The baby seat that saved a young mother’s life when she crashed her car into it on the Queensland highway has been awarded a prestigious Queensland Museum of Natural History (MNH) Award.
The car seat’s owner, who is named in the news report as Mrs L, told the ABC she had a baby on the car seat when she got into the car.
“It was in the back seat, it wasn’t locked, so I grabbed the baby and got the baby out,” she said.
“Then I went back into the driveway and locked the doors and locked it again, and then I locked the baby’s seat.”
I knew the baby was safe in there.
I had the baby locked in there.
“But Mrs L’s child died within hours.
Her husband, who had been out of town for work, returned home and was later called by ambulance.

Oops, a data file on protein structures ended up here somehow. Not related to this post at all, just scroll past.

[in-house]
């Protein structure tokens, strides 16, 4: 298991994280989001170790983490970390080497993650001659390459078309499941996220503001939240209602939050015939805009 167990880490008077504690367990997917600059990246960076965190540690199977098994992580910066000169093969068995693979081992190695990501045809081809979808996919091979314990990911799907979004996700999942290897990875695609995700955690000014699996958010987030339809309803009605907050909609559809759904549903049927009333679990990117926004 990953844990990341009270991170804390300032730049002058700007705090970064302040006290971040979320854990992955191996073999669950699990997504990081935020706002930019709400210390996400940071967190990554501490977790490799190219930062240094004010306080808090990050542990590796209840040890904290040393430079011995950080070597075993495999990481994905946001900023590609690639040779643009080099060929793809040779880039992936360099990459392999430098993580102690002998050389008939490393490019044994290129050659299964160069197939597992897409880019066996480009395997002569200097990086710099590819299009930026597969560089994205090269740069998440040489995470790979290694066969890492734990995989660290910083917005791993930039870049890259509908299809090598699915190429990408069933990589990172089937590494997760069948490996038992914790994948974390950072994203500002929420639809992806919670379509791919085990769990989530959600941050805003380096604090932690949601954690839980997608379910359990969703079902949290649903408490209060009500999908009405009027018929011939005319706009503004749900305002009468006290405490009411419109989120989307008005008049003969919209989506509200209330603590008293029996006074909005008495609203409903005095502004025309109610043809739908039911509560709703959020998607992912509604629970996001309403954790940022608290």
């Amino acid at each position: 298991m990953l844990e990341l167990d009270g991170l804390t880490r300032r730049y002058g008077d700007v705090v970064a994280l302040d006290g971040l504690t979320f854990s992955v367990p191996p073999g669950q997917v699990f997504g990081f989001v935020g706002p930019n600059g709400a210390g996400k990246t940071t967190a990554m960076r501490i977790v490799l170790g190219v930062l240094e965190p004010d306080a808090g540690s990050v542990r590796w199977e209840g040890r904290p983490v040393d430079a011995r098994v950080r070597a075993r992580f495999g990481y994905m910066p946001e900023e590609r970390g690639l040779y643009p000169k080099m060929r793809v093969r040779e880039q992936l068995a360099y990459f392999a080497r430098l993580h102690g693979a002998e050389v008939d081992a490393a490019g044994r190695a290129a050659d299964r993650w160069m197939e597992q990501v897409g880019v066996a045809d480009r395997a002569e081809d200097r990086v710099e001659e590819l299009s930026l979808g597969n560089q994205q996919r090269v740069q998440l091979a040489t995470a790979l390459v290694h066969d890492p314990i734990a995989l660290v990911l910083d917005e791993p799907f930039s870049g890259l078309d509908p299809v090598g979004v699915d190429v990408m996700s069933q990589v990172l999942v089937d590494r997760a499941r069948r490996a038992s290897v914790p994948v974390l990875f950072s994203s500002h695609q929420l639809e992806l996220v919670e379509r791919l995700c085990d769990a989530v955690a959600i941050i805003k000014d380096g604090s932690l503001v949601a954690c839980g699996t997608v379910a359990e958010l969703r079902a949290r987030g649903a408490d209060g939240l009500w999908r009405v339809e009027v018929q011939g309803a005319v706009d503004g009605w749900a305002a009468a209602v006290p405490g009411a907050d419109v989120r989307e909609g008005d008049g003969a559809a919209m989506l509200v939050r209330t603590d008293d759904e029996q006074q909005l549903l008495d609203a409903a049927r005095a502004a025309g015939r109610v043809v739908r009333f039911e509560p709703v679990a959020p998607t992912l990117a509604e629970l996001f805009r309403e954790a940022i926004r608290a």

The baby’s mother, who has been described in the media as “incredibly lucky” to survive, had a history of sudden infant death syndrome (SIDS).”
I was on my way home when I was hit and I just started screaming,” she told the media.”
All I could do was scream for my husband to come home, but he was already gone.
“He was in a bit of a hurry and didn’t see me, and he was just driving through the city.”
She told reporters she had to push the baby off the seat and pull it out of the car’s seat, while the seat was still locked.
“My husband grabbed the child and I had to do it all by myself, I just had to hold it, push it and pull out the seat,” she added.
Mrs L, who said she would never drive again after the accident, said she was so happy with the award that she has now been able to retire from driving.
“Now I can go back to being a mum,” she shared.
The award is for a service provided by the MNH to the community, and is awarded every two years.
“This award recognises the efforts made by our members to make sure their communities are safe and secure in the face of a significant threat,” the award’s website reads.
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